May 26 – The forest is changing. Rhododendrons no longer create tunnels for me to walk through, many of the flowers have gone out of season, the trees are growing much more spread out and rocks have truly shown what a pain they can be. I’m not walking through the mid Atlantic, where civilization will always be near and mountains won’t get much higher than 2000 feet. Compared to the Southern Appalachians, these are foothills. My day started off extremely flat today, it was probably one of the easiest sections on the trail so far. I took a side trip to the first Washington monument which was much bigger than it looked in pictures and gave me a view into Pennsylvania from the top. I was determined to cross the state line today, and that meant pulling a 25 which I thought was doable thanks to my Nero yesterday. I felt well rested as I hiked and because of what great time I was making I could afford another side trip to Annapolis Rocks, which is supposed to be the best view in Maryland but was not very impressive at all. Still a great place for a snack break to keep me going at a good rate. I ate lunch at a shelter 15 miles into my day and met some flip floppers who were just starting their hike from Harpers Ferry. Flip floppers are hikers who start in the middle of the trail and hike to either springer or katahdin, then go back to the middle and hike the second half. They had the newborn excitement that I remember myself and everyone else having at the beginning of this adventure, still not worn down by the brutal realities of hiking the Appalachian Trail. They asked me all sorts of questions about my gear and what I’ve learned, making me feel like a master on the subject when I’m not at all. The only reason I’ve succeeded on this hike is through sheer determination and probably more than a little luck. From the shelter I had ten more miles to the PA border and I intended to knock it out quick. These intentions were soon denied by the insane Boulder fields that I had to get through. There was no trail at all, just white blazes on the trees with mounds of rocks in between them, which made navigation a bit tricky. As difficult as it was, it was also very interesting as this is the first time I’ve seen anything like it. For multiple miles I scrambled over the rocks until my path was once again partially clear and the woods began to have an extremely northern feel. Mountain laurel flourished and a few pines dotted the gnarly forests around me. It felt so good to be seeing something new after the green tunnel of Virginia for nearly 600 miles. The trail opened up at Pen Mar Park, and a sign indicated the Mason Dixon Line as well as the MD/PA border. 6 states down, 8 to go and the Souther Appalachians are officially behind me. Into the unknown from here on out.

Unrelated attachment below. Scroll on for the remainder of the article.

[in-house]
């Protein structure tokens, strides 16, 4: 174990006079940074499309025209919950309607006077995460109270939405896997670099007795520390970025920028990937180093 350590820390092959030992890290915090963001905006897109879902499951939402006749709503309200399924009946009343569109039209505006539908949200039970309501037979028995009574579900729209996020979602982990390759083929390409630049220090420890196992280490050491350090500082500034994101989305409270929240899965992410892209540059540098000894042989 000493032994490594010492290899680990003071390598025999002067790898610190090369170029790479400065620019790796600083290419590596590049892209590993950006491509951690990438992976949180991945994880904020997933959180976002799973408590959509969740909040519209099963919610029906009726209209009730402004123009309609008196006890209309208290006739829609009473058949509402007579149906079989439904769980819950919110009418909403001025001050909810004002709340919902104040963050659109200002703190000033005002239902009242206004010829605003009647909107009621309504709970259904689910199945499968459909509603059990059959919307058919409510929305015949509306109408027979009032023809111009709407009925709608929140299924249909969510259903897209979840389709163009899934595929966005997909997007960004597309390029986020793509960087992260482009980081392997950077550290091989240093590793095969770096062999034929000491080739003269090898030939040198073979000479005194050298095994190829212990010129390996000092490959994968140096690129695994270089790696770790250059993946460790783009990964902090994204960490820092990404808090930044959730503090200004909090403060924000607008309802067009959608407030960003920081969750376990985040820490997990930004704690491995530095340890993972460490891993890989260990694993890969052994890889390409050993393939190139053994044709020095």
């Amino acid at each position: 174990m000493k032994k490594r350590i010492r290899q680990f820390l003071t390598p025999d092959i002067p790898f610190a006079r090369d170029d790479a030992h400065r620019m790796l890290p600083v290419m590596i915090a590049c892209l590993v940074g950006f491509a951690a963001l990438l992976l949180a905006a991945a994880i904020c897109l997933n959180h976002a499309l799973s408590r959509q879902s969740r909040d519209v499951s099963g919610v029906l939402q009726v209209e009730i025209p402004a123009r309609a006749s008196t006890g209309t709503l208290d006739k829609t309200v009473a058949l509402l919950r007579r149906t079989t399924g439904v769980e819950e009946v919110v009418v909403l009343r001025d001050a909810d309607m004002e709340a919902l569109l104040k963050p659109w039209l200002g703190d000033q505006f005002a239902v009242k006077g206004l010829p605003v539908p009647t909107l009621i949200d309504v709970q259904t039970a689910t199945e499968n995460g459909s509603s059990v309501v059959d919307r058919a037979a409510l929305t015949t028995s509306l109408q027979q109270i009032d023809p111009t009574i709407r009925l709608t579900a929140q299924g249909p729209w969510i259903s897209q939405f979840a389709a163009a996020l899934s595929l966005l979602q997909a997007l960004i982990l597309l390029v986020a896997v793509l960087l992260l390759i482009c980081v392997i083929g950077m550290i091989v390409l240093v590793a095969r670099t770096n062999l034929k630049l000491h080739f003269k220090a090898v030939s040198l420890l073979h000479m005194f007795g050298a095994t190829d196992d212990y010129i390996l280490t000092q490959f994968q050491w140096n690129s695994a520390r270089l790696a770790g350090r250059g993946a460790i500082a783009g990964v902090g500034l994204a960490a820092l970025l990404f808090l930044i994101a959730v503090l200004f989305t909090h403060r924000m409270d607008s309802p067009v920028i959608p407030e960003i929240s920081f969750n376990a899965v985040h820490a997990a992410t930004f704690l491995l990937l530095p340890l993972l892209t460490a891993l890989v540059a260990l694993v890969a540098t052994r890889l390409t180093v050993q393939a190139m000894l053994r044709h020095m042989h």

May 27 – My first day in Pennsylvania was Rocky to say the least. PA is known as the rockiest state on the AT, dubbed “Rockslyvania” by thru hikers. At no point throughout my day was there a piece of trail free of them. It range from small pointy rocks stabbing into my feet at every step to giant boulders which I had to climb up or down. Despite this the forest is absolutely beautiful. Mountain Laurel is everywhere and pine trees are becoming abundant as well, even at the low elevation. Prior to this we would only see pines at around 6000 feet. The grade of the trail remains rather flat which makes for quick miles when the rocks are at a minimum. 7 miles into the day a break that was intended to be quick turned into a near two hour stop at a shelter where I met two more flip floppers just getting started on the trail. One of them went to get water when he yelled for his buddy to bring his knife. Me and the other guy quickly ran down to see what the problem was only to find it was just a rat snake, the first of many they will see on the trail. It really gives me confidence that I know what I’m doing seeing all these people just starting their hikes. I guess I’ve learned a thing or two these past few months.
I immediately regretted my long break as it started to downpour soon after I got back on the trail. I hoped it would be a quick shower, but it only got harder as time went on, with thunder and lightning being added to the mix. When it rains like this, it’s near impossible to keep your belongings dry and when I finally reached another shelter I found my entire pack to be completely soaked. I quickly got out of my wet clothes and hung them to dry with every intention of staying the night here even though it was only 3. The sun began to come out and I was itching to get back on the trail seeing as I’d only done 15 so far so I quickly packed up my wet gear and headed on into what became an extremely rugged Boulder field. Surprisingly I hiked nimbly through it and quickly came out on the other side at Caledonia State Park, where the trail was extremely flat and well maintained as it always is in the parks. After one last steep and Rocky climb I made it to quarry gap shelter, which I think has taken my vote for best shelter on the trail. It’s got two separate sleeping areas with a covered patio in between, a stream flowing right through the years, tent pads,benches, and a separate covered picnic table. Got my hammock hung from the rafters so I can stay under cover while still sleeping in cover, planning to wake up early tomorrow but that usually doesn’t happen so we’ll see where the day takes me.
May 28, 29, 30 – I really have no excuse for not writing an entry these past few days. Pure laziness for the most part, I will definitely get better about that. Since my last entry I’ve gone through the town of boiling Springs, the Cumberland Valley which is the flattest 15 miles of the AT through nothing but farmland, gotten completely soaked, caught up with Gadget(now known as Peter Pan) and Dosu, and am now staying at the famous Doyle hotel, known as an extremely shitty and cheap hotel making it all the more appealing to AT thru hikers. Will head out tomorrow and make my way to Port Clinton. I had been so excited for this hotel stay but now I’m just ready to be back on the trail!